Dobby History, Family Crest & Coats of Arms

The Anglo-Saxon name Dobby comes from Robert. Dobb was a diminutive of the name Robert in the Middle Ages; is has changed since then to the modern form Bob. [1]

Early Origins of the Dobby family

The surname Dobby was first found in Lincolnshire where Dobbe filius Iuonis was listed there in the Assize Rolls of 1202. Dobbe le Deneby was listed in the Assize Rolls of Yorkshire in 1219 and later, Reginald, William Dobbe was listed in the Subsidy Rolls of Worcestershire in 1275. [2]

The Hundredorum Rolls of 1273 listed William Dobbe in Norfolka and Robert Dobes in Oxfordshire. The Yorkshire Poll Tax Rolls of 1379 lists Johanna Dobbewf (the wife of Dob), Isabella Dobson and more. [3]

In the early years, the name was interchangeable with the name Robert and was very common in Yorkshire, Lancashire, Cheshire and Staffordshire. By example, "Dobbe de Witemore (1307 - Assize Rolls for Staffordshire) is identical with Robert de Whitemore (1318.) Richardus filius Dobbe was the same man as Richard Dobbe (1297.)" [2]

Early History of the Dobby family

This web page shows only a small excerpt of our Dobby research. Another 70 words (5 lines of text) covering the years 1202, 1450, 1694, 1689, 1765, 1754 and 1765 are included under the topic Early Dobby History in all our PDF Extended History products and printed products wherever possible.

Dobby Spelling Variations

Before the last few hundred years, the English language had no fast system of spelling rules. For that reason, spelling variations are commonly found in early Anglo-Saxon surnames. Over the years, many variations of the name Dobby were recorded, including Dobbs, Dobb, Dobbe, Dobbes and others.

Early Notables of the Dobby family (pre 1700)

More information is included under the topic Early Dobby Notables in all our PDF Extended History products and printed products wherever possible.

Ireland Migration of the Dobby family to Ireland

Some of the Dobby family moved to Ireland, but this topic is not covered in this excerpt.
Another 96 words (7 lines of text) about their life in Ireland is included in all our PDF Extended History products and printed products wherever possible.


United States Dobby migration to the United States +

To escape oppression and starvation at that time, many English families left for the "open frontiers" of the New World with all its perceived opportunities. In droves people migrated to the many British colonies, those in North America in particular, paying high rates for passages in cramped, unsafe ships. Although many of the settlers did not make the long passage alive, those who did see the shores of North America perceived great opportunities before them. Many of the families that came from England went on to make essential contributions to the emerging nations of Canada and the United States. Research into various historical records revealed some of first members of the Dobby family emigrate to North America:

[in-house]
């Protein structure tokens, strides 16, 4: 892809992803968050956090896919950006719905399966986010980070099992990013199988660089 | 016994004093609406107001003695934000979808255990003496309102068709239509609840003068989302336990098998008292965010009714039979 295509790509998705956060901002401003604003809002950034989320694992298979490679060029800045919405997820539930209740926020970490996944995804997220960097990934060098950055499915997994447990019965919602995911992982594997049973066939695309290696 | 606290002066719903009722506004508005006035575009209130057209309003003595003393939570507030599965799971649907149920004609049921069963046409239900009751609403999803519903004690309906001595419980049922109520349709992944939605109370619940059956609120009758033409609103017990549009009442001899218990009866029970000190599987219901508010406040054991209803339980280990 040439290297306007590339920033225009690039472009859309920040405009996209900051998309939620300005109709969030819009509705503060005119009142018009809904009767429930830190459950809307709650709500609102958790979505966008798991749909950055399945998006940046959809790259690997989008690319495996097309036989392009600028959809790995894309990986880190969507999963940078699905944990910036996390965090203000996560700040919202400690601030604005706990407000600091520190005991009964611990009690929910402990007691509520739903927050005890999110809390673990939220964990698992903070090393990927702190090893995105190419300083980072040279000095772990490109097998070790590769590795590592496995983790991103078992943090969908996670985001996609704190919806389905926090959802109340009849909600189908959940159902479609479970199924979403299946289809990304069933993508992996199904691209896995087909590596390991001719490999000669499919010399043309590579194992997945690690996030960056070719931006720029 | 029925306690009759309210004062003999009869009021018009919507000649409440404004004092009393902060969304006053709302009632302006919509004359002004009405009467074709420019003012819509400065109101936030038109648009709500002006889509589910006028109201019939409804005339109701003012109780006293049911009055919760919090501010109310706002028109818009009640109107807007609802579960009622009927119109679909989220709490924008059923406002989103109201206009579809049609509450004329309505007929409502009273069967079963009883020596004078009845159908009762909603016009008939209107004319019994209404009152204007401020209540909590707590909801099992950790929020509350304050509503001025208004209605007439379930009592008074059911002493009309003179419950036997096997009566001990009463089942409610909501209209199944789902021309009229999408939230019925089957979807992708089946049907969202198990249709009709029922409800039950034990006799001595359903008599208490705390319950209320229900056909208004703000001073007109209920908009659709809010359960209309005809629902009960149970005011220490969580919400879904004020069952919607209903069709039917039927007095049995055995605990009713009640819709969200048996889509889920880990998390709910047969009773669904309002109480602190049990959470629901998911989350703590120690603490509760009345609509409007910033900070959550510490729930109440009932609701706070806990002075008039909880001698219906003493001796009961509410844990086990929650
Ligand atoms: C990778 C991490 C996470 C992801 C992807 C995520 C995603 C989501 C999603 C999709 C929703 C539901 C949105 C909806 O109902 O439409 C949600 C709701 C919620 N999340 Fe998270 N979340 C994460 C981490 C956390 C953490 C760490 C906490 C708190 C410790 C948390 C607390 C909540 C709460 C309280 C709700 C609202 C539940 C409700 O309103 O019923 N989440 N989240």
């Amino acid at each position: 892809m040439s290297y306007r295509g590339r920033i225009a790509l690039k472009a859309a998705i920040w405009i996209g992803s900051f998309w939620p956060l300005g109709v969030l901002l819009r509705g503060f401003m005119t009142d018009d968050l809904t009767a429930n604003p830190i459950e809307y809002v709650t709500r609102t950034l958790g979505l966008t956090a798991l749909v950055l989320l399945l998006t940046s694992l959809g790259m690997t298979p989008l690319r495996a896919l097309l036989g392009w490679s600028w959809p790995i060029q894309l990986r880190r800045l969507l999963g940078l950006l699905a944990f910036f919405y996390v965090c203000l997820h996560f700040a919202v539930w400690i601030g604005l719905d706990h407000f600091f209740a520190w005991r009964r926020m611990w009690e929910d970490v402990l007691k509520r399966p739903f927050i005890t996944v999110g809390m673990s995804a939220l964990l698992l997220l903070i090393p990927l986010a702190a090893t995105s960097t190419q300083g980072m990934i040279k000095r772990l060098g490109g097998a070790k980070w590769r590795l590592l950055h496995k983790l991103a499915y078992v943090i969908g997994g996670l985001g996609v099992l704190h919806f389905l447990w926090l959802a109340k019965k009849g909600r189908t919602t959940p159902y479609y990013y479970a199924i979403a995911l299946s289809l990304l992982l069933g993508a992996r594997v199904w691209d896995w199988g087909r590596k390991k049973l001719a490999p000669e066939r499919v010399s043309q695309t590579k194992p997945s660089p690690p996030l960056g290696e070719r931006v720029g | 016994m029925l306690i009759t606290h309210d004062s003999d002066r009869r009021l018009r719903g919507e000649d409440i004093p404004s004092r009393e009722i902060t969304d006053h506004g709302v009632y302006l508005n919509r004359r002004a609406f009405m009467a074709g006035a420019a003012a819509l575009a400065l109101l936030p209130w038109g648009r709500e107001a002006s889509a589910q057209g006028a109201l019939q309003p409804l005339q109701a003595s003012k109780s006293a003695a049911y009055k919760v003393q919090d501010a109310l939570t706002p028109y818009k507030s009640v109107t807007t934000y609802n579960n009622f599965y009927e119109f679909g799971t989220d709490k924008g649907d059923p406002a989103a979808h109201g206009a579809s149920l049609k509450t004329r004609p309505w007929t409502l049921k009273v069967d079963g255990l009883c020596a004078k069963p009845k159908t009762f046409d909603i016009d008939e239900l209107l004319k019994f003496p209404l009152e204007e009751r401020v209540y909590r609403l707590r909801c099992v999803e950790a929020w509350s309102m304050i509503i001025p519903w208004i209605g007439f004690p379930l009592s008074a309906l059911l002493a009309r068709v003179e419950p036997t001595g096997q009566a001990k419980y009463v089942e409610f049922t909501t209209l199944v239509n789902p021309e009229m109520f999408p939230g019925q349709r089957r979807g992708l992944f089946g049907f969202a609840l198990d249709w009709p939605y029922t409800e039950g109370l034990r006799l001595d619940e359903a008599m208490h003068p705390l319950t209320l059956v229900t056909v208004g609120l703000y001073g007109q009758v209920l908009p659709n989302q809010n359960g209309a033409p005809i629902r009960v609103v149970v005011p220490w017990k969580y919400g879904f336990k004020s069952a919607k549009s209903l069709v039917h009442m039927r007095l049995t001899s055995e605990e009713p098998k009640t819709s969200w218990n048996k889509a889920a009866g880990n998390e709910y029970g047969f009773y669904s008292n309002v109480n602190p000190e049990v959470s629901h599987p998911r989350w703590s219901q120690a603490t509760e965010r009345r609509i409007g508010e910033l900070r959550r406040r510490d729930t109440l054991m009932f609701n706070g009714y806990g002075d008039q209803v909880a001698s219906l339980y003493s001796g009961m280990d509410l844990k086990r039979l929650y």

Dobby Settlers in United States in the 17th Century
  • John Dobby, who arrived in Virginia in 1640 [4]

New Zealand Dobby migration to New Zealand +

Emigration to New Zealand followed in the footsteps of the European explorers, such as Captain Cook (1769-70): first came sealers, whalers, missionaries, and traders. By 1838, the British New Zealand Company had begun buying land from the Maori tribes, and selling it to settlers, and, after the Treaty of Waitangi in 1840, many British families set out on the arduous six month journey from Britain to Aotearoa to start a new life. Early immigrants include:

Dobby Settlers in New Zealand in the 19th Century
  • Mr. Richard Dobby, (b. 1851), aged 23, English joiner from Yorkshire travelling from London aboard the ship "Tweed" arriving in Port Chalmers, Dunedin, Otago, South Island, New Zealand on 4th September 1874 [5]


The Dobby Motto +

The motto was originally a war cry or slogan. Mottoes first began to be shown with arms in the 14th and 15th centuries, but were not in general use until the 17th century. Thus the oldest coats of arms generally do not include a motto. Mottoes seldom form part of the grant of arms: Under most heraldic authorities, a motto is an optional component of the coat of arms, and can be added to or changed at will; many families have chosen not to display a motto.

Motto: Proximi summa
Motto Translation: Nearest summit.


  1. ^ Hanks, Patricia and Flavia Hodges, A Dictionary of Surnames. Oxford: Oxford University Press, 1988. Print. (ISBN 0-19-211592-8)
  2. ^ Reaney, P.H and R.M. Wilson, A Dictionary of English Surnames. London: Routledge, 1991. Print. (ISBN 0-415-05737-X)
  3. ^ Bardsley, C.W, A Dictionary of English and Welsh Surnames: With Special American Instances. Wiltshire: Heraldry Today, 1901. Print. (ISBN 0-900455-44-6)
  4. ^ Filby, P. William, Meyer, Mary K., Passenger and immigration lists index : a guide to published arrival records of about 500,000 passengers who came to the United States and Canada in the seventeenth, eighteenth, and nineteenth centuries. 1982-1985 Cumulated Supplements in Four Volumes Detroit, Mich. : Gale Research Co., 1985, Print (ISBN 0-8103-1795-8)
  5. ^ New Zealand Yesteryears Passenger Lists 1800 to 1900 (Retrieved 26th March 2019). Retrieved from http://www.yesteryears.co.nz/shipping/passlist.html


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